Friday, March 18, 2005
Strategy should not be mistaken for tactics, which are more explicit. Strategy is more of guide, containing both explicit and implicit aspects, which are used to determine tactics with the effect of achieving desired outcomes. A strategy may contain some specific tactics that are necessary to enable the use of other tactics which work with a broader strategy aspect, such as preparedness, but generally incorporating specific tactics into a strategy is limiting and likely bad strategy. An inflexible and overly explicit strategy is cumbersome and yet easily evaluated and manipulated by opponents and competitors.
Science can be used tactically in war, and many people would like to view war scientifically; however, in the art of war, being unpredictable is a generally a strength and flexibility allows skilled tacticians to turn potential weaknesses into strengths and an enemy’s strengths into weaknesses. We have seen this in Iraq, where choosing flexibility and being image conscious has cost lives on many occasions. But, being flexible allowed us to turn those losses into moderate wins, such as in Fallujah where insurgency led to more unified opposition to insurgents. And when we chose to disband the Bathist army, we may have helped fuel the insurgency, but detaining them would have been costly, limited the flexibility of the military, put more troops in harm’s way, been questionably beneficial and tied-up logistical resources and capabilities, fostered the dependency that is left behind by a totalitarian regime, and diminished the drive for independence that has been crucial in spreading freedom.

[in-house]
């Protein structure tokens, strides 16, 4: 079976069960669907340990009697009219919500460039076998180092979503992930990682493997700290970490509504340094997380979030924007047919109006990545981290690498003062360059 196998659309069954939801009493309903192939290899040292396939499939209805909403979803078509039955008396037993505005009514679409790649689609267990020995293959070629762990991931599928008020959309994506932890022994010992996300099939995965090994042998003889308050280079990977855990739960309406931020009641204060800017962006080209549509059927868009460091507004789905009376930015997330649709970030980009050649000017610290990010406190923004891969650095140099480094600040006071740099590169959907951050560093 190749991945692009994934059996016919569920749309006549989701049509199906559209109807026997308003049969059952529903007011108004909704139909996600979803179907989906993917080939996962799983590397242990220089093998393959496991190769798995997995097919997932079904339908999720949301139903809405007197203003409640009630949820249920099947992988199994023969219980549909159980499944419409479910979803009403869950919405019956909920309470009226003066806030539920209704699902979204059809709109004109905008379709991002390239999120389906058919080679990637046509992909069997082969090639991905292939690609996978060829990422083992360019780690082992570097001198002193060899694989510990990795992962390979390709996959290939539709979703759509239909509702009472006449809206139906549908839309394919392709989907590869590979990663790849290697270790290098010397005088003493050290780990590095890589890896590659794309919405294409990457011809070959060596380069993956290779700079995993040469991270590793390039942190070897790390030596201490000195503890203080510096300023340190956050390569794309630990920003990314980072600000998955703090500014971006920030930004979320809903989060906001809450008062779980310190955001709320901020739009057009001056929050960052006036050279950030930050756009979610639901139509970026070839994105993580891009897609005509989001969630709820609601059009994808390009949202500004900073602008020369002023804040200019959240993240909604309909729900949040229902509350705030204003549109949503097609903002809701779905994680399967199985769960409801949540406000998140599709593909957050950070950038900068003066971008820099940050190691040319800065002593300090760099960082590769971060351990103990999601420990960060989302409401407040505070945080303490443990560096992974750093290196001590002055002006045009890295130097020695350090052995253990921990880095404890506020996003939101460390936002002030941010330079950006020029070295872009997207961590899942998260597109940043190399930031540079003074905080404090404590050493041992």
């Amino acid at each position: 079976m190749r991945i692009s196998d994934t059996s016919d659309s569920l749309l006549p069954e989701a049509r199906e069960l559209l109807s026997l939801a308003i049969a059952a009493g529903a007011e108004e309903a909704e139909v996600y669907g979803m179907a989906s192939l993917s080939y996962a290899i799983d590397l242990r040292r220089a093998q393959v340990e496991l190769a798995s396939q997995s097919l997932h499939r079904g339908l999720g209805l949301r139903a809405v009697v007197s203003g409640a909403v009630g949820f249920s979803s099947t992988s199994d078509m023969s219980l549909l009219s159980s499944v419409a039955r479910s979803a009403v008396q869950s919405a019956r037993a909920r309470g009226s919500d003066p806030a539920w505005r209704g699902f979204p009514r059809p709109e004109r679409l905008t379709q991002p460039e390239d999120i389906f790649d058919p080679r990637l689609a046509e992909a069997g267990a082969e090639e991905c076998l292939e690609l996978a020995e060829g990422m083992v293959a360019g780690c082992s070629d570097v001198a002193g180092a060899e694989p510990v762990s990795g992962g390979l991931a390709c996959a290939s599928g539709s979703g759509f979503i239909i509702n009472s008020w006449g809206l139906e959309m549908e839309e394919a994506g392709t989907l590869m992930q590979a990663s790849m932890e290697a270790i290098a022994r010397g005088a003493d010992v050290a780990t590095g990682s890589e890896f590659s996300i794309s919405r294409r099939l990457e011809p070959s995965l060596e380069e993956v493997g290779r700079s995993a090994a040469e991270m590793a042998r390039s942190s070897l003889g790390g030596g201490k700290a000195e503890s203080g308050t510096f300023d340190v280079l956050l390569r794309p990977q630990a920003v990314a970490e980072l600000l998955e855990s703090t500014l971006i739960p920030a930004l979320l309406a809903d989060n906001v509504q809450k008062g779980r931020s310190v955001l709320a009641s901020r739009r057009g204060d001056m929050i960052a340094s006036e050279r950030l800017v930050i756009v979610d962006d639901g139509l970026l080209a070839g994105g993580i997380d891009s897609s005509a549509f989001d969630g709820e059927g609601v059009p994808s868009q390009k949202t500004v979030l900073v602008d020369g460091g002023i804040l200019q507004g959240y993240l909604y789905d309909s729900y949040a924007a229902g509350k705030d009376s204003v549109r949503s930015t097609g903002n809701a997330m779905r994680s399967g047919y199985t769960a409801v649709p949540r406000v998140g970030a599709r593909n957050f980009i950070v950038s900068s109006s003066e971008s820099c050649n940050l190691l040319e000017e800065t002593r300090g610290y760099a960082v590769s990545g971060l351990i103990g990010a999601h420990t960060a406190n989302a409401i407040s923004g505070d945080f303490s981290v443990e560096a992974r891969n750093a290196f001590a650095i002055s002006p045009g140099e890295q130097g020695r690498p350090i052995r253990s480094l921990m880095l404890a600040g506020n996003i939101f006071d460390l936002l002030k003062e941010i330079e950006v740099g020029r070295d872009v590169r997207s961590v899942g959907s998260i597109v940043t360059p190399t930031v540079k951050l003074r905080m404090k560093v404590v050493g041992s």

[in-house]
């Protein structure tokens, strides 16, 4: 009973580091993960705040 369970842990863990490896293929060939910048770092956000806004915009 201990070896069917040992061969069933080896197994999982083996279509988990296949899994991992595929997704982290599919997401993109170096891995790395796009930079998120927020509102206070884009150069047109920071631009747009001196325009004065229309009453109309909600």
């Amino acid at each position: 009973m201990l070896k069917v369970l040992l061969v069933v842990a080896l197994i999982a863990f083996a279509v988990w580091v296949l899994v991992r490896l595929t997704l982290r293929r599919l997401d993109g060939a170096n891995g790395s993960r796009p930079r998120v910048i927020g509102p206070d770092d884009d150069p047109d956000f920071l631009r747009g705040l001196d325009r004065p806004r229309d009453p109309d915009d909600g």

Strategy is an art and not a science and major aspects of strategy must remain implicit. Perfection is not an option; even if it were practical, the information broadcast to enemies would make it a devastating strategic weakness. While it is likely that much of the Iraq results were a stroke of good luck, it has been observed in humanitarian circles that countries tend to achieve most when they struggle against adversity. The most growth producing regions/countries of today were once considered the most hopeless, as noted by Sebastian Mallaby.
During the conference Feith said:
If you look at the war on terrorism, for example, it is clear to us that there is enormous importance to the capture-and-kill operations we do in the war on terrorism, but they will not allow us to win the war. The only way we are going to win the war on terrorism is, as a country, by dealing with the ideological support that the terrorists get.
Now this is not a Defense Department mission, but the U.S. government recognizes that to have a winning strategy in the war on terrorism, we're going to have to address what it is that allows the terrorists to recruit and indoctrinate new terrorists. And the kind of work that we need to do in the world as a government -- and the Defense Department only has a -- you know, a slice of this large responsibility -- but the work that we need to do as a government to win the war on terrorism does require activity, as opposed to just reaction.